Trends in hypertension care in eastern and south-western Finland during 1982–2002

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Abstract

Objective

To assess the trends in blood pressure (BP) levels and the control of hypertension in eastern and south-western Finland during 1982–2002.

Design

Five independent cross-sectional population surveys conducted in 1982, 1987, 1992, 1997 and 2002.

Setting

The provinces of North Karelia and Kuopio in eastern Finland and the region of Turku-Loimaa in south-western Finland.

Participants

Stratified random samples of men and women aged 25–64 years were selected from the national population register. The total number of participants was 29 127.

Main outcome measures

Mean systolic blood pressure (SBP) and diastolic blood pressure (DBP), the prevalence and control of hypertension. The distribution of all subjects with no antihypertensive drug treatment in 2002 according to the modified risk stratification scheme introduced in 2003 European Society of Hypertension–European Society of Cardiology guidelines.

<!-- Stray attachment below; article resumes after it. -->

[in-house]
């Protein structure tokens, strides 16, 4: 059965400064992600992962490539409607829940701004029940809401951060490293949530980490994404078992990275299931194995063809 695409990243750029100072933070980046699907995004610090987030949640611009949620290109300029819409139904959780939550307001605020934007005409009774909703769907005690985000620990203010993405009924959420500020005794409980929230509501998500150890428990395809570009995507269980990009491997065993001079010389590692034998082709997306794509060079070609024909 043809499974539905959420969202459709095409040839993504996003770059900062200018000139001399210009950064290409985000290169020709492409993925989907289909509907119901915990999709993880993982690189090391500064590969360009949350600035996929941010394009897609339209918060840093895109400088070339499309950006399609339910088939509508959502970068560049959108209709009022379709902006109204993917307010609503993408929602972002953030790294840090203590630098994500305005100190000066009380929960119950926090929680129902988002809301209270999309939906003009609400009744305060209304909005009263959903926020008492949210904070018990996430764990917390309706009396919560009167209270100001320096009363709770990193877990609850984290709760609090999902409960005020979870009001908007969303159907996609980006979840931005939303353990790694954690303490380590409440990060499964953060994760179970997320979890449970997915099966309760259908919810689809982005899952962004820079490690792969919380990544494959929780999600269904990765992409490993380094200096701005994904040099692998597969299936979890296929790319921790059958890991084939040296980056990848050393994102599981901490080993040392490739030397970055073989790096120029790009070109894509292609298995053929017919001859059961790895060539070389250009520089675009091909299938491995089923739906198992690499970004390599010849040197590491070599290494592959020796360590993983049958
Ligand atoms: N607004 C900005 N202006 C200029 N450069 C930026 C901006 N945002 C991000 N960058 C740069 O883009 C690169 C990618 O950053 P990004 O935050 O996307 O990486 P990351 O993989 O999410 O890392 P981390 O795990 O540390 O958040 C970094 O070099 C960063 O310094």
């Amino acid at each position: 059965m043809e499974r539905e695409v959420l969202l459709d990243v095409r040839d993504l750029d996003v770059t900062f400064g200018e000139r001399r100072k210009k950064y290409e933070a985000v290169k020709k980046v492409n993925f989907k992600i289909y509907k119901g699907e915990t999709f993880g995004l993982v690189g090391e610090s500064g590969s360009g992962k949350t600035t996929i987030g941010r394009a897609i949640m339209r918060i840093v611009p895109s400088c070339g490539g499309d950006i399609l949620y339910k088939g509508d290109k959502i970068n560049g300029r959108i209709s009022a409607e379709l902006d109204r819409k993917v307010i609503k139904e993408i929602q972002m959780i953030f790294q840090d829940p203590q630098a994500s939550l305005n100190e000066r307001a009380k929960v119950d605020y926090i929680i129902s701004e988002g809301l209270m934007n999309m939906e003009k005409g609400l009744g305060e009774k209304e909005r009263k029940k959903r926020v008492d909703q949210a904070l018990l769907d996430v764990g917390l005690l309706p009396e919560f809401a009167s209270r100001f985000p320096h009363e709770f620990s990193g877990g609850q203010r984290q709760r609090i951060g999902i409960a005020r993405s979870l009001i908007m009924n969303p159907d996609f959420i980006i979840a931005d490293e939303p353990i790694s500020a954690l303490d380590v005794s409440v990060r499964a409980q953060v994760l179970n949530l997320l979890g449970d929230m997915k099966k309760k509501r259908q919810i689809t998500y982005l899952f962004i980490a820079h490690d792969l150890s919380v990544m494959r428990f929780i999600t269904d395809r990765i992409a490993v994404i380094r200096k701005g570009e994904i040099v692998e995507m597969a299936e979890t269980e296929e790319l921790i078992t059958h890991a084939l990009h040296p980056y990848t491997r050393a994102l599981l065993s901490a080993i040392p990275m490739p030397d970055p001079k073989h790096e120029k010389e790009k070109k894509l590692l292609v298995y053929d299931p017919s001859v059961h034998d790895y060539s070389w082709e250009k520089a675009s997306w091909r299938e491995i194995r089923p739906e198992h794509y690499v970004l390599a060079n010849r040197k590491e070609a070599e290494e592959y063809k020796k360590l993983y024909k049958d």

Results

Mean SBP and DBP and the prevalence of hypertension decreased significantly in all areas. The proportion of treated hypertensive subjects with adequately controlled BP (SBP < 140 mmHg and DBP < 90 mmHg) increased from 13.7 to 33.3% in men (P < 0.001) and from 11.4 to 32.0% in women (P < 0.001). The unsatisfactory treatment of hypertension was mainly a result of the lack of control of high SBP. According to the 2003 guidelines, 35.9% of the entire population currently not on antihypertensive drug treatment should have been prescribed such treatment within a year.

Conclusions

Hypertension care has improved significantly in Finland during 1982–2002. However, the difference between the actual situation at the population level and the treatment goals presented by the hypertension guidelines remains vast.

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